Elderberry grows all over the world and has been used for hundreds of years as an immunity booster to battle against the cold and flu. Elderberries are high in Vitamin C and also contain Vitamin A, B6 and Iron. The syrup is made with a blend of organic elderberries, ginger, cinnamon & cloves. We use elderberry syrup daily to boost our immune system, when we feel run down. Use 1 – 2 tablespoons up to 4 times daily.*
Elderberry is available in three sizes: 8 ounces, 16 ounces and 32 ounces.
Must be refrigerated immediately.
1-2 tablespoons up to 4 times a day
For over many years and till date, Elderberry has been a blessing with its medicinal value and benefits. Elderberry is scientifically known as "Sambucus", a king name for its species. However, it is believed that "Sambucus" comes from a Greek word "Sasuke", a musical instrument made from Elder wood. The music from this instrument is used for spirit healing. Similarly, the common name "Elder" comes from the Anglo-Saxon "Ellen" which means "fire-kindler."
There are different known species of Elder around the world, and these species' production can come in different colors. It could be red, yellow or blue-black as the case may be. However, species of Elderberry can be grouped into three namely:
- Sambucus Canadensis, popularly called American Berry is said to be commonly found in North America, East and South through Mexico and Central America to Panama.
- Sambucus Nigra, also known as the Black Elder, is commonly found in Europe.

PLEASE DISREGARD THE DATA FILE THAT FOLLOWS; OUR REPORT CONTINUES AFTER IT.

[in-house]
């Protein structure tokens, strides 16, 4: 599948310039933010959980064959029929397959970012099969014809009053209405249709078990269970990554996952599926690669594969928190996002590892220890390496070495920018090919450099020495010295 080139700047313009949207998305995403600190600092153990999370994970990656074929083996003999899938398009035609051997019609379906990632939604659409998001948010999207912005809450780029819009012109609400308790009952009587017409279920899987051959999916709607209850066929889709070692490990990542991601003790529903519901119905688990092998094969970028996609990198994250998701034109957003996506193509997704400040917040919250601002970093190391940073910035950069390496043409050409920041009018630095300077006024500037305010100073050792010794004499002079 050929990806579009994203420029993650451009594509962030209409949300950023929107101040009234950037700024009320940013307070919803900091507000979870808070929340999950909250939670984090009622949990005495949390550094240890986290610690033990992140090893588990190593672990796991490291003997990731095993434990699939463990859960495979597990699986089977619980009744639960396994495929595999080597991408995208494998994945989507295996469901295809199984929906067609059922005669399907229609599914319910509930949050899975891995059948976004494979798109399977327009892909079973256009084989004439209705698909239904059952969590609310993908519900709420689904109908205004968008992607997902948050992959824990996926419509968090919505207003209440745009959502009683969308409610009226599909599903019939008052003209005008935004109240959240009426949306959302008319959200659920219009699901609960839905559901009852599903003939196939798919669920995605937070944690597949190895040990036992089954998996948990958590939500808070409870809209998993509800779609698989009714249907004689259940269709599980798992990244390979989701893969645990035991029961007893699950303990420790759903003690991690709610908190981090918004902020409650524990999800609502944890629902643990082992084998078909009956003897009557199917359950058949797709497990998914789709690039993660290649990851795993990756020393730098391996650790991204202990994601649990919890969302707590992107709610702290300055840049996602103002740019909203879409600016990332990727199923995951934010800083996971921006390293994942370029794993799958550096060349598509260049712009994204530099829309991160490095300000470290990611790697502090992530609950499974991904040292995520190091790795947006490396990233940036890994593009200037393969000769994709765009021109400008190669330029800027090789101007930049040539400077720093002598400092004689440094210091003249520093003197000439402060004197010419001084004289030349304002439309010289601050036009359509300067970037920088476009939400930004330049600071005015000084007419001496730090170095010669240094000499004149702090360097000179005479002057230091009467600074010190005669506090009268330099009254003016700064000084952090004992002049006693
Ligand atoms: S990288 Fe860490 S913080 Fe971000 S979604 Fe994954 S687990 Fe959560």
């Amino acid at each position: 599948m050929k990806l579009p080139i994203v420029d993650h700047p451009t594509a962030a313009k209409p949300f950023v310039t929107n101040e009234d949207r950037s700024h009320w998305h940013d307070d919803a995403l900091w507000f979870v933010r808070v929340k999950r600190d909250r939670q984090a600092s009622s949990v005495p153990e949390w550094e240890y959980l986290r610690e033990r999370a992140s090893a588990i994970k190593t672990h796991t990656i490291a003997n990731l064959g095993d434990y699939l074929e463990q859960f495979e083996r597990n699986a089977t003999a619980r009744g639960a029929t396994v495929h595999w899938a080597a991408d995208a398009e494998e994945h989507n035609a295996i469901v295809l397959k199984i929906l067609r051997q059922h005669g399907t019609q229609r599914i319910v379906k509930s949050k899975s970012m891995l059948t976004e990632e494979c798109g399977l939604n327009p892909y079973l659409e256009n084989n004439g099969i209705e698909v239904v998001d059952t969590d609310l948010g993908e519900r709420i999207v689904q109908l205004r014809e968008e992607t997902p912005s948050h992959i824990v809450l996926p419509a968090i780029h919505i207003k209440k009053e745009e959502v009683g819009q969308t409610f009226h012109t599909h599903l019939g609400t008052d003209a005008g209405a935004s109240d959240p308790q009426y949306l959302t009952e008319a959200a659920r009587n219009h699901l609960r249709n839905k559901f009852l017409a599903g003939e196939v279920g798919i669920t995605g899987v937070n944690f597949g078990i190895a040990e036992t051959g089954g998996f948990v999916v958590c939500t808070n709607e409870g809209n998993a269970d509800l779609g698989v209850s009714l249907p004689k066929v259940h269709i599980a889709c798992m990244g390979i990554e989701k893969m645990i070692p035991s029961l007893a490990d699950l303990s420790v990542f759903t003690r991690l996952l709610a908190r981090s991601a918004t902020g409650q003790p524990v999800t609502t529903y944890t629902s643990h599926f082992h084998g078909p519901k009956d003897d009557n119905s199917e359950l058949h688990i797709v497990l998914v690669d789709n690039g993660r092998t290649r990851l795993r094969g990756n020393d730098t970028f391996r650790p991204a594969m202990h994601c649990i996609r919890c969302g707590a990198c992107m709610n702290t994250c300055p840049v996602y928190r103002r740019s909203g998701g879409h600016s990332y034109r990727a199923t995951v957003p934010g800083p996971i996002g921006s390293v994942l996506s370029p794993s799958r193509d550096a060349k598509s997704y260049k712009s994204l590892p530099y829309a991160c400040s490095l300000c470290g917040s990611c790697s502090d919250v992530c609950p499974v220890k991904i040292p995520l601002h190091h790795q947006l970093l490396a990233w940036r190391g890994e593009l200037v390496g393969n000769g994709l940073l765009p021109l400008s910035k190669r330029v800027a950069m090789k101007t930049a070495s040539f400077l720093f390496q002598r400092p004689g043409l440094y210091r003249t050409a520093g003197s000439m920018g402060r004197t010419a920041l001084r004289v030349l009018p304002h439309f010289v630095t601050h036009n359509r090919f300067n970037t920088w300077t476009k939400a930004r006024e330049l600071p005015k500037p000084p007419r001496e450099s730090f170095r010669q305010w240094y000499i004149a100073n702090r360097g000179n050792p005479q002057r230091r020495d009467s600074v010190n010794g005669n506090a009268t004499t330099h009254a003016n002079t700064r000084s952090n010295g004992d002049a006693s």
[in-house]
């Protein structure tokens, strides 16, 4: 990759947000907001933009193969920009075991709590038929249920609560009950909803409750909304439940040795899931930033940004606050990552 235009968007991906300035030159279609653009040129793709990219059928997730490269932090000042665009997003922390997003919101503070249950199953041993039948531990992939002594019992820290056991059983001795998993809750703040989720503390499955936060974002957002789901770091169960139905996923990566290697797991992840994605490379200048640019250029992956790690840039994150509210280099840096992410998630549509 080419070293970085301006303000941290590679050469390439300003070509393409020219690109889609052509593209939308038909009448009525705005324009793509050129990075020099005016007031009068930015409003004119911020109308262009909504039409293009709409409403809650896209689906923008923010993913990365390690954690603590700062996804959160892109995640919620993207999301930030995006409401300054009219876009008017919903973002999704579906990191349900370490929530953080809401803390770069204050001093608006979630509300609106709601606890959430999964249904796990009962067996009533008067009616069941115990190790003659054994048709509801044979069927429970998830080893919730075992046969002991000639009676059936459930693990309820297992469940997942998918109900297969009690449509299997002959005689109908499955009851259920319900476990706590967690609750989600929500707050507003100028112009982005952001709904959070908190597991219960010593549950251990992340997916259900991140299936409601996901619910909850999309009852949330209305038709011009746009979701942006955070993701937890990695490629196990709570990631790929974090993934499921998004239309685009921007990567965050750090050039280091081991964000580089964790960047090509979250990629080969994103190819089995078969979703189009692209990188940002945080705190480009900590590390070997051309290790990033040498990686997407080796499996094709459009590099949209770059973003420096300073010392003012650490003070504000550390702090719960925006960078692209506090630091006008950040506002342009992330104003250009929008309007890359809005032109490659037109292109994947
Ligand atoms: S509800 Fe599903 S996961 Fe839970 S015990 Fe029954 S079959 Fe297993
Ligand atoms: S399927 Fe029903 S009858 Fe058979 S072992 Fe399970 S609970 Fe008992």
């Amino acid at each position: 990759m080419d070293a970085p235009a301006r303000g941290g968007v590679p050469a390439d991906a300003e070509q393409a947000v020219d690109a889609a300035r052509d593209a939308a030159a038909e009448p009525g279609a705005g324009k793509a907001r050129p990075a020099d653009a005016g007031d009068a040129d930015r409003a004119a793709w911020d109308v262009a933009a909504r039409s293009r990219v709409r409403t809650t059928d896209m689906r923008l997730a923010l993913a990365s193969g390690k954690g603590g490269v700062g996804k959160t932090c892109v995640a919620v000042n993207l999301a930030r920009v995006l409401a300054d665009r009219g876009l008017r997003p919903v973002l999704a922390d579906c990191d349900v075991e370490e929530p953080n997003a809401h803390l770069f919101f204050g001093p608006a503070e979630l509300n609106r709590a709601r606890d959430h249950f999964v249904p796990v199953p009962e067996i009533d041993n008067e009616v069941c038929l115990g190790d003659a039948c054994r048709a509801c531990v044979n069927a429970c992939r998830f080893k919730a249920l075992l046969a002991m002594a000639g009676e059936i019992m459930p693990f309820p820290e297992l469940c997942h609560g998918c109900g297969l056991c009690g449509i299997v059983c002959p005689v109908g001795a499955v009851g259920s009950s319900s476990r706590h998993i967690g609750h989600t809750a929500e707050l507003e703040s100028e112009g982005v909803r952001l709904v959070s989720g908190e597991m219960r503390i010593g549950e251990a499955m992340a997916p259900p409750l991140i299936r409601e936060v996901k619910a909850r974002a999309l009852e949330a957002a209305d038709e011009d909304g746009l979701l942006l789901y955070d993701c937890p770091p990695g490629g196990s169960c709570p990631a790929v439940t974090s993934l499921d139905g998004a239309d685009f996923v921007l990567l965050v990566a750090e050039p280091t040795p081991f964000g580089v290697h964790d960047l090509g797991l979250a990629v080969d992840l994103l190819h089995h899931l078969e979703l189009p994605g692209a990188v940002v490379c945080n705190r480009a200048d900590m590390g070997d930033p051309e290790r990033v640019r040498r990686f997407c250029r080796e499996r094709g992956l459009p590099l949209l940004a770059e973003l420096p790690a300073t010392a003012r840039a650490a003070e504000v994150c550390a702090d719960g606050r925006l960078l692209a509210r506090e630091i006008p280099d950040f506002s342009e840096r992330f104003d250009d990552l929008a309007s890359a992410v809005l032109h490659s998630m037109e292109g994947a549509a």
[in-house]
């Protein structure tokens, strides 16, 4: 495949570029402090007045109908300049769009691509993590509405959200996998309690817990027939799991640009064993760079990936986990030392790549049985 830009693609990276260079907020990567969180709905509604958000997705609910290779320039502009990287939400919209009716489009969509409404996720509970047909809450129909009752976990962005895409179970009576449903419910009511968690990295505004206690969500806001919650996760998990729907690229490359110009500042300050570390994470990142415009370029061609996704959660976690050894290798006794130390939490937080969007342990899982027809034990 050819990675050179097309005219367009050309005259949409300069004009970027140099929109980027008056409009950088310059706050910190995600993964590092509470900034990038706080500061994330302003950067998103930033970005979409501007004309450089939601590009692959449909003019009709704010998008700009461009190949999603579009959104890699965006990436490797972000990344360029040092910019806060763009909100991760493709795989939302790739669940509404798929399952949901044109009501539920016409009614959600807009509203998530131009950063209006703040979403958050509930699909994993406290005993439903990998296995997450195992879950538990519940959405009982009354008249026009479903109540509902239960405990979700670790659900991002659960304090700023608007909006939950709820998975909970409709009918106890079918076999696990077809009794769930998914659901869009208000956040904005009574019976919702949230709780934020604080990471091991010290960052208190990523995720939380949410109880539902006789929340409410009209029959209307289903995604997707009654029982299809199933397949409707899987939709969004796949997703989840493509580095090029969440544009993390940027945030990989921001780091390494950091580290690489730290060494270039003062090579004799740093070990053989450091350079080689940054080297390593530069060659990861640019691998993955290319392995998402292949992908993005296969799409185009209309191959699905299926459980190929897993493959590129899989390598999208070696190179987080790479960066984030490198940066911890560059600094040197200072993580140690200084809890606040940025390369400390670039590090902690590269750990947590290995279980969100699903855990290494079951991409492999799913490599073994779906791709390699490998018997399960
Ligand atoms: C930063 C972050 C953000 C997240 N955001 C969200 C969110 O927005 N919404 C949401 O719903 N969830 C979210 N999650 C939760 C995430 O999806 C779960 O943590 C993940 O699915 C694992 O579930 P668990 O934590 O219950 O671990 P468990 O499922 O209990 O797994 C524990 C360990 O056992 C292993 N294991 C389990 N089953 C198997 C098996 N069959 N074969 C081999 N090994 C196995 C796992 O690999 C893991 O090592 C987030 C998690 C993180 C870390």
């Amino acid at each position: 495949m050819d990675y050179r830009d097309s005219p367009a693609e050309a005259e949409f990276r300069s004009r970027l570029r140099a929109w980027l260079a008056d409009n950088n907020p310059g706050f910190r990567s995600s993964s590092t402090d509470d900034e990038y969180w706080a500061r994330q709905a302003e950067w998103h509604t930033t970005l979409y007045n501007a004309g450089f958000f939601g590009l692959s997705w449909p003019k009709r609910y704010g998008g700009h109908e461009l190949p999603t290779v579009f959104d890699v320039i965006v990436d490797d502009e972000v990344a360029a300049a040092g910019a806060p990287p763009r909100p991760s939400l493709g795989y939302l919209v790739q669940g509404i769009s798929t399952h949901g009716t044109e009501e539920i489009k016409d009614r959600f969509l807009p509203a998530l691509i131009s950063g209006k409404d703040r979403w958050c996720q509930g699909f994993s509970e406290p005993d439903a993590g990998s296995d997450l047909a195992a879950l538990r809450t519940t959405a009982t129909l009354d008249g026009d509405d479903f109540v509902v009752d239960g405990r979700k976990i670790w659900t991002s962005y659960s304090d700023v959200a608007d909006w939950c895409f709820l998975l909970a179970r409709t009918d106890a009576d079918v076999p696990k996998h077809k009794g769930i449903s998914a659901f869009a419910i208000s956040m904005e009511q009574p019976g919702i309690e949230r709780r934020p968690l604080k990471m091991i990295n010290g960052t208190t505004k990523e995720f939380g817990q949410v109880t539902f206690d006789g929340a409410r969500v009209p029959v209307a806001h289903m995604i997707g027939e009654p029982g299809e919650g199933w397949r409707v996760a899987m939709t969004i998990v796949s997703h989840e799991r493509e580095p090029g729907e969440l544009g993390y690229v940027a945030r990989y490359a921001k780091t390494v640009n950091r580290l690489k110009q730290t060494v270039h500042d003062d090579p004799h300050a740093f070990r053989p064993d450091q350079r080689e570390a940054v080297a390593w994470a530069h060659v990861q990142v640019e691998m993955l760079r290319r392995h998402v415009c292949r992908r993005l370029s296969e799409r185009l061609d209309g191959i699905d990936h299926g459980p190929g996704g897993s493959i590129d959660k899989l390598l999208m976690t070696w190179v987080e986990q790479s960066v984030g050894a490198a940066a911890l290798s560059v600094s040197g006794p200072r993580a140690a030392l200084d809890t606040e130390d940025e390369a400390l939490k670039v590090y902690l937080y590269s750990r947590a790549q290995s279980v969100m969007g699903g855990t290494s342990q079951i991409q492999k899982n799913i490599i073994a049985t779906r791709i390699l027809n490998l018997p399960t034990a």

- Sambucus Cerulea, which is also known as Blue Elderberry, is found from the Pacific coasts through California to Montana Wyoming and Texas.
There are so many controversial sayings about Elderberry shrubs. Archival documents and writings of herbalists like Hippocrates, Dioscorides and Pliny the Elder reveals the history of the traditional use of Elderberry by Europeans. People from different works of life have related to Elder species in different ways. While some referred Elder to an elixir, some others referred to it as a dwelling place of meeting for witches.
The blue-black berries are common wild fruit available for consumption by Native Americans who dwell in the north. This gave the European settlers in Northern America the chance to explore Elder shrubs. Still on this, European settlers were able to easily access wild fruits from plants growing in swampy areas, roadsides, and waste areas; this gave the opportunity to produce jellies, juices and wines from Elder shrubs.
Interestingly, Elderberry began to gain prominence because of its medicinal value and health benefits. As a result of this growing interest and increase in demand for Elderberry, consumption and commercial production skyrocketed in the United States. In fact, the vast use of Elderberry made the French, Austrians and Central Europeans produce syrups made from an extract of Elderflower blossoms. Also, a notable historical use of Elderberry was conspicuous during the epidemic in Panama where anti-viral and anti-bacteria Elderberry juice was used to treat ravaging flu.